The Kite Runner

ISBN: 0747588945
ISBN 13: 9780747588948
By: Khaled Hosseini

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About this book

Winter, 1975: Afghanistan, a country on the verge of an internal coup. 12-year-old Amir is desperate to win the approval of his father, one of the richest merchants in Kabul. He's failed to do so through academia or brawn but the one area they connect is the annual kite fighting tournament.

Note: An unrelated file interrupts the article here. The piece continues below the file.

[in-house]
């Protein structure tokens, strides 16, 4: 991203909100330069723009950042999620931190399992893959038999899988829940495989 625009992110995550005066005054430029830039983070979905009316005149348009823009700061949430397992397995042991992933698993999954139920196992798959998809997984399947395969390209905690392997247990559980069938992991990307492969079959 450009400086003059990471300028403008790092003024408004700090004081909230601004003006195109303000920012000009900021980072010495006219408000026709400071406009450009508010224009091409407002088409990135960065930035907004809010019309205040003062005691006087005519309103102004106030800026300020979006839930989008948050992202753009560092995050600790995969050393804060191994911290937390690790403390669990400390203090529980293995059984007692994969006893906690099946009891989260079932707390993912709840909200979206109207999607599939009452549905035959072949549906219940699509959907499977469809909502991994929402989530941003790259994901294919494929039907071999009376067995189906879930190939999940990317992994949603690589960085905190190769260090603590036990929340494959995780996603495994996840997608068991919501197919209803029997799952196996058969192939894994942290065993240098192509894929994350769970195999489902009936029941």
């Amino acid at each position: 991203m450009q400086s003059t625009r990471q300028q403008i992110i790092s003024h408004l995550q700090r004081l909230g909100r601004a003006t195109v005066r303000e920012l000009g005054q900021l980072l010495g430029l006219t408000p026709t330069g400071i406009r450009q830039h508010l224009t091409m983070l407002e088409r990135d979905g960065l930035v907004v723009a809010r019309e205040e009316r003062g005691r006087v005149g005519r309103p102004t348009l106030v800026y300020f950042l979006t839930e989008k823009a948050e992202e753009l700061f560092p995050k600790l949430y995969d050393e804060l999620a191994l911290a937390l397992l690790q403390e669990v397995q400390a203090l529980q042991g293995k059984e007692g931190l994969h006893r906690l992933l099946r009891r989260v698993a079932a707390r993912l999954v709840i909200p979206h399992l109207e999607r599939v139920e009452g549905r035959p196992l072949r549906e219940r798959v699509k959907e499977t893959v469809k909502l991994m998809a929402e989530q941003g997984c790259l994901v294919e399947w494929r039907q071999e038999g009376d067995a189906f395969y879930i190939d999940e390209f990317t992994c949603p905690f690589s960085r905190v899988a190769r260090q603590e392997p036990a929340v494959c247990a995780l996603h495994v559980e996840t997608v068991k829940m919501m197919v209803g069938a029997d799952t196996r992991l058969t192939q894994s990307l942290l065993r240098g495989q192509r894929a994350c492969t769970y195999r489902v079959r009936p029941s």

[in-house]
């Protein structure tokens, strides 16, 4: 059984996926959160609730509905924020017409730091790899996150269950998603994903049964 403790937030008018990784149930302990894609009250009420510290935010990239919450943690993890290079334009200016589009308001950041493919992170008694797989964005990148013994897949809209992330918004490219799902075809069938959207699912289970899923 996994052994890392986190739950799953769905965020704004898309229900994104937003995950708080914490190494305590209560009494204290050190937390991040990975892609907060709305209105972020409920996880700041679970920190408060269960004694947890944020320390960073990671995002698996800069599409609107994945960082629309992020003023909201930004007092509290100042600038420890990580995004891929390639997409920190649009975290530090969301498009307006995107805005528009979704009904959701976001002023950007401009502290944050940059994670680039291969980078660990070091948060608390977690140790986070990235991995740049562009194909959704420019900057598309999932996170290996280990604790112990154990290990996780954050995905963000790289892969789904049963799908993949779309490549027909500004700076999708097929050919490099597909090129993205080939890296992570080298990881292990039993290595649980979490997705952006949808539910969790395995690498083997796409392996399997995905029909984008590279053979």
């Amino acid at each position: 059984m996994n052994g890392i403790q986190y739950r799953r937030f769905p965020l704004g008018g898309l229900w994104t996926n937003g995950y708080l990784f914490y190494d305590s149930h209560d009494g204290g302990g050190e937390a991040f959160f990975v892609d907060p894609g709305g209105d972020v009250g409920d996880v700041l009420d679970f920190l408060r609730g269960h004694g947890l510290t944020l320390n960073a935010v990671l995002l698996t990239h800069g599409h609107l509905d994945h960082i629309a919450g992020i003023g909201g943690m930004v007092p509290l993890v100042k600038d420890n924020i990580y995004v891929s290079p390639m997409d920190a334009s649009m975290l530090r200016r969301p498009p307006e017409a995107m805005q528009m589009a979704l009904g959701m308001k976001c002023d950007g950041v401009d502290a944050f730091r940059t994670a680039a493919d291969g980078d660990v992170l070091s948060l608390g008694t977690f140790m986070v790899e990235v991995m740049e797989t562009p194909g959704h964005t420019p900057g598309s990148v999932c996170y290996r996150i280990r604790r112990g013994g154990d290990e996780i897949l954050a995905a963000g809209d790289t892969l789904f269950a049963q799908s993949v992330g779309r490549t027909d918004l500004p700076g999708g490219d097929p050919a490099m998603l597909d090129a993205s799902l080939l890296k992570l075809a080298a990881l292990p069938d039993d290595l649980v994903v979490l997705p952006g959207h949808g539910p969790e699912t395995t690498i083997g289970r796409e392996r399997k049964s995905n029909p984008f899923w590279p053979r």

Reader's Thoughts